The Cable

Senators introduce bipartisan bill to arm Syrian rebels

Sens. Robert Menendez (D-NJ) and Bob Corker (R-TN) introduced a bill Wednesday to arm the Syrian rebels, the latest piece of legislation aimed at pressuring the Obama administration to intervene more aggressively in the protracted civil war. The bill provides lethal weapons to vetted members of the Syrian opposition and beefs up sanctions on weapons sales and petroleum sales to President Bashar al-Assad's regime.

In short, it has all the hallmarks of the bill Menendez introduced last week, but with a bipartisan sheen. As Andrew Tabler, a senior fellow at the Washington Institute for Near East Policy, described the Menendez bill last week, "If you want to pressure the president into acting, it's a pretty good bill ...The last time the Hill moved on Syria was sanctions on Syrian oil in the summer of 2011. That pressured the president to move, and this could too." Its new bipartisan gloss could give it that much more power.

The legislation is set to be taken up by the Senate Foreign Relations Committee with a markup session scheduled for Tuesday, May 21. Here's the release:

Menendez, Corker Introduce Syria Transition Support Act

WASHINGTON, DC - U.S. Senate Foreign Relations Committee Chairman Robert Menendez (D-NJ) and Ranking Member Bob Corker (R-TN) today introduced the Syria Transition Support Act, bipartisan legislation that plans for a post-Assad Syria by offering humanitarian assistance to the Syrian people, limited lethal and non-lethal weapons, and training to vetted Syrian groups.

"To change the tipping point in Syria against the Assad regime, we must support the opposition by providing lethal arms and help build a free Syria," Menendez said.  "Vital national interests are at stake and we cannot watch from the sidelines as the Iranian presence in Syria grows, a growing refugee crisis threatens to destabilize the region, chemical weapons are used against the Syrian people, and Al-Qaeda-affiliated groups take root there."

"The future for Syria is uncertain, but the U.S. has a vested interest in trying to prevent an extremist takeover, which poses a very real risk for us and the region.  Without authorizing the use of force or additional spending, this legislation will begin to implement a more coherent U.S. strategy, both now and for the day after Assad, that is focused on trying to shift the momentum on the ground toward moderate opposition groups while also helping them build support within and outside Syria for a new government," said Corker. "This effort coupled with Russia's willingness to participate in talks for political transition will give us the best opportunity for a better outcome."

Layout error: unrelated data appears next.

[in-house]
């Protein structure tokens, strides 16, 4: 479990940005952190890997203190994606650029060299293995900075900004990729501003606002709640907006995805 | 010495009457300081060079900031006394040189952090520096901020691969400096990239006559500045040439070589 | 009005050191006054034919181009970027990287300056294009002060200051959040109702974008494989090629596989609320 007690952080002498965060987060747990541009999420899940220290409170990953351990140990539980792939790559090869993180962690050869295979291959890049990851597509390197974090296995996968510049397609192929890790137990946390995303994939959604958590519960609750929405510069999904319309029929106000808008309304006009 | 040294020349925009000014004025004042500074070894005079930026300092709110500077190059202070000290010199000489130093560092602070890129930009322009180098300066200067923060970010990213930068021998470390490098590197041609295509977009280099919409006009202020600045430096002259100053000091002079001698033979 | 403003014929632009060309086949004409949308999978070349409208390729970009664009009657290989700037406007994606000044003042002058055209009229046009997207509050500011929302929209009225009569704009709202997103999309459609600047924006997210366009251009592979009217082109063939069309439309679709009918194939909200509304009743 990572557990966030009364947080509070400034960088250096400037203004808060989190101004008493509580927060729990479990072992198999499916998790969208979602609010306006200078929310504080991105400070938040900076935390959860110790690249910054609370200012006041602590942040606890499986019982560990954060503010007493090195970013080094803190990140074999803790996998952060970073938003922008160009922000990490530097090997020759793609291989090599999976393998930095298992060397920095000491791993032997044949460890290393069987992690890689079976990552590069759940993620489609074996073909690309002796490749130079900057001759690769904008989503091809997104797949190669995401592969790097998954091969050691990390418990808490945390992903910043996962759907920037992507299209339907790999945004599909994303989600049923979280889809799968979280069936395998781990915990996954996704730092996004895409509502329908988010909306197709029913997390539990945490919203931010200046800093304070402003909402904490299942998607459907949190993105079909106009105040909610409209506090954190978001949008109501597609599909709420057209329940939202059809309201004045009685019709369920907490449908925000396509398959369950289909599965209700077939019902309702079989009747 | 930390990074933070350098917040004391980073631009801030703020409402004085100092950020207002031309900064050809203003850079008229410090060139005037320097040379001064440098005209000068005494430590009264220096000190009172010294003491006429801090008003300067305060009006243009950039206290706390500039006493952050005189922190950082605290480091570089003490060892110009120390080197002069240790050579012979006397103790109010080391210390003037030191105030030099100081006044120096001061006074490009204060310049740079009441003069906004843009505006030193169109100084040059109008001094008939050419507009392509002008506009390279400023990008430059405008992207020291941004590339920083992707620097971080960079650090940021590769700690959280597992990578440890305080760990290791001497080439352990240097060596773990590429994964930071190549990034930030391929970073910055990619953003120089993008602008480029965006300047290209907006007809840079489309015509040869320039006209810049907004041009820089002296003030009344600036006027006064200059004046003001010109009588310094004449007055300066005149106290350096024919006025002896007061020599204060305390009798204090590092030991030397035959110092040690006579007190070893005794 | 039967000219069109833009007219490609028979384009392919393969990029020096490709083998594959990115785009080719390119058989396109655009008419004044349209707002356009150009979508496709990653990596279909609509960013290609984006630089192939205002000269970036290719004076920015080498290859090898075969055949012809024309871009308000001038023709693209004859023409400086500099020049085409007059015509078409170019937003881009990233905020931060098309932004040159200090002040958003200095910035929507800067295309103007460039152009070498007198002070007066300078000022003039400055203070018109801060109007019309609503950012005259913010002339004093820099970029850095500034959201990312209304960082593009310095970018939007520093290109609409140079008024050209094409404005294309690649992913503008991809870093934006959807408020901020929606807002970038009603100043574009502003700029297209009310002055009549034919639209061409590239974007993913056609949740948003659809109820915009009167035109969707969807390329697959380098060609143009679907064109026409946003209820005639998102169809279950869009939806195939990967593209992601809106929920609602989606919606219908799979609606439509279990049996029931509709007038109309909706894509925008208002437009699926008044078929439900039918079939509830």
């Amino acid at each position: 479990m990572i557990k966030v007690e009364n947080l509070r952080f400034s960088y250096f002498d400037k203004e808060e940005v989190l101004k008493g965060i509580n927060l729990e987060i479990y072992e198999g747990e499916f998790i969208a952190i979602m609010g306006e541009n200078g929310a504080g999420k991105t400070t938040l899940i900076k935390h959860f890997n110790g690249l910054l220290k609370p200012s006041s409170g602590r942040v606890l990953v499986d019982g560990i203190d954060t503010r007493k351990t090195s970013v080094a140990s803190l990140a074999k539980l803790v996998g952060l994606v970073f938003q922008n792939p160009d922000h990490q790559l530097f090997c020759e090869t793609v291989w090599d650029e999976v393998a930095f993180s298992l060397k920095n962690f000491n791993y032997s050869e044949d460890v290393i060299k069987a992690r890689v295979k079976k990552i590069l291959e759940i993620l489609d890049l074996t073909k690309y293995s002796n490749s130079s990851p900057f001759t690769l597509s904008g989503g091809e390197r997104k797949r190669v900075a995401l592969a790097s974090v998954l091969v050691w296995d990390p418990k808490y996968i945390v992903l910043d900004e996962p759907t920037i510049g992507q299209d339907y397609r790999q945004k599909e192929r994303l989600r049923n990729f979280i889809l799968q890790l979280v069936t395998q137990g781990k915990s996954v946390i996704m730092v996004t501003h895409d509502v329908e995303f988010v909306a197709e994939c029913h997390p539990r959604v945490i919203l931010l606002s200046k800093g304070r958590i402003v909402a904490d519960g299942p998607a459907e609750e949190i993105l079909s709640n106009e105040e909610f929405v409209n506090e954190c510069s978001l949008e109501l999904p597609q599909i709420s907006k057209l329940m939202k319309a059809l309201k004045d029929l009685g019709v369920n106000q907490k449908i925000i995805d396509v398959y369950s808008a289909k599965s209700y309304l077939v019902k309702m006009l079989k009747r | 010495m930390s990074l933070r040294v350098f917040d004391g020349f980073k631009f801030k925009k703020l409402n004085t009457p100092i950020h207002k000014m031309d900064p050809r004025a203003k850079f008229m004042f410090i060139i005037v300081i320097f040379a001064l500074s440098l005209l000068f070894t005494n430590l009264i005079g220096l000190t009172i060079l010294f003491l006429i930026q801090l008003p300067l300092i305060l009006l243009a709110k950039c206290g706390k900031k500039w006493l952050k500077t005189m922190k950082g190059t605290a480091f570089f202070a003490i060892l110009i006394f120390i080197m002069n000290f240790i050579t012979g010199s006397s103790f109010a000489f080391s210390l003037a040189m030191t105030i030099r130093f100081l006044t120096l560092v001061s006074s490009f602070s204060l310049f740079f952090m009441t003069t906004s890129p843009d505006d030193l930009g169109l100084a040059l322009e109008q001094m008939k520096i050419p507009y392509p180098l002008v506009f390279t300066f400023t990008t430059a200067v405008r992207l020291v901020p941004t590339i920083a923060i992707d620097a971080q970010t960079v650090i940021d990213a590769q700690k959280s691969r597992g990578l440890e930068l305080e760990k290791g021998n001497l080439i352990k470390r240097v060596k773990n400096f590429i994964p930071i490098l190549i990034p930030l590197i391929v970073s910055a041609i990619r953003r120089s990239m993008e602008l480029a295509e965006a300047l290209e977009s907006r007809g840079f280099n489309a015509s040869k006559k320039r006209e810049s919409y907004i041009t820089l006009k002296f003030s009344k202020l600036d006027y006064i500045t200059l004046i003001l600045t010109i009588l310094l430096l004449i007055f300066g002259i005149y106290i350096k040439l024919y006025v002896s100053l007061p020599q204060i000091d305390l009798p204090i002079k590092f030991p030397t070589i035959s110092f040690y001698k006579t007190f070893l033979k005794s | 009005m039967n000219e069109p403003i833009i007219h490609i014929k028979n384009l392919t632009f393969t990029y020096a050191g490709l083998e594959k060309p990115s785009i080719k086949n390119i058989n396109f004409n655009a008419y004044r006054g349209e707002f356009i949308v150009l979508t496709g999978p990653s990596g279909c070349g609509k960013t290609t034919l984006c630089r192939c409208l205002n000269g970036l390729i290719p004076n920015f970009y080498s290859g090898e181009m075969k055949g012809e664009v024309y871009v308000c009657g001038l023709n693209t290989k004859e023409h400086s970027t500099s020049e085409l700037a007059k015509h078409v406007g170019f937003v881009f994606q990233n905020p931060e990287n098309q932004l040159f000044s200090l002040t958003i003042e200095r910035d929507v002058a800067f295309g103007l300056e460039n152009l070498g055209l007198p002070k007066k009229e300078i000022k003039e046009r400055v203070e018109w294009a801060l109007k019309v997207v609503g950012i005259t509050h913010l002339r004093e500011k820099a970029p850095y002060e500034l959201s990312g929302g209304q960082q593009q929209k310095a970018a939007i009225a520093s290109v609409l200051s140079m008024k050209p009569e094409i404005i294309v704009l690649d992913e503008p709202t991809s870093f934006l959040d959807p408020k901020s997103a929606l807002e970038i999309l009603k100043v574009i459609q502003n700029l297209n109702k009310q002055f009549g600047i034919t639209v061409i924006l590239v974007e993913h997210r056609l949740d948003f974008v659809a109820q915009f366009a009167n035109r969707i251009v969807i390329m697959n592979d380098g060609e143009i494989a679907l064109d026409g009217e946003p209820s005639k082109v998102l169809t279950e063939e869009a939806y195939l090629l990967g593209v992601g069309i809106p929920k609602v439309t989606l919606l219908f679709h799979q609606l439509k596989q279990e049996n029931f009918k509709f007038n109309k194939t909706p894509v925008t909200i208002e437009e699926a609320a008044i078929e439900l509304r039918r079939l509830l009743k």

The Menendez-Corker legislation includes six key elements.

  • Authority to provide arms, military training and non-lethal supplies to the Syrian armed opposition: Groups that have gone through a thorough vetting process which meet certain criteria on human-rights, terrorism, and non-proliferation would be eligible. A presidential waiver is included allowing for the distribution of anti-aircraft defensive systems with strict limitations.
  • Creation of a $250 million transition fund each year through FY2015 drawn from funds otherwise appropriated for regional transition support: To assist the civilian opposition in early transition institution building and maintenance of existing institutions, such as preserving security institutions, preventing regional spillover, promoting government formation, supporting transition justice, and reconciliation efforts.
  • Sanctions on arms and oil sales to Assad: Targeting any person that the President of the United States determines has knowingly participated in or facilitated a transaction related to the sale or transfer of military equipment, arms, petroleum, or petroleum products to the Assad regime.
  • Broad authority for humanitarian assistance: To ensure the administration is not hampered in its efforts to provide humanitarian aid to the Syrian people. This section does not authorize any new or additional funding.
  • Administration strategy: Requiring the administration to work with Congress and keep it fully apprised of strategy towards Syria, including working through the international community and Russia to find a political settlement.
  • Amendment to the Syria Accountability Act: To allow for sanctions removal once a transitional government is in place and certain terrorism and WMD criteria have been met.

 

The Cable

The leak that triggered the AP phone probe scandal

One of the curiosities of the Justice Department's extensive probe of the Associated Press's phone records is the role that CIA Director John Brennan played in the original leak incident.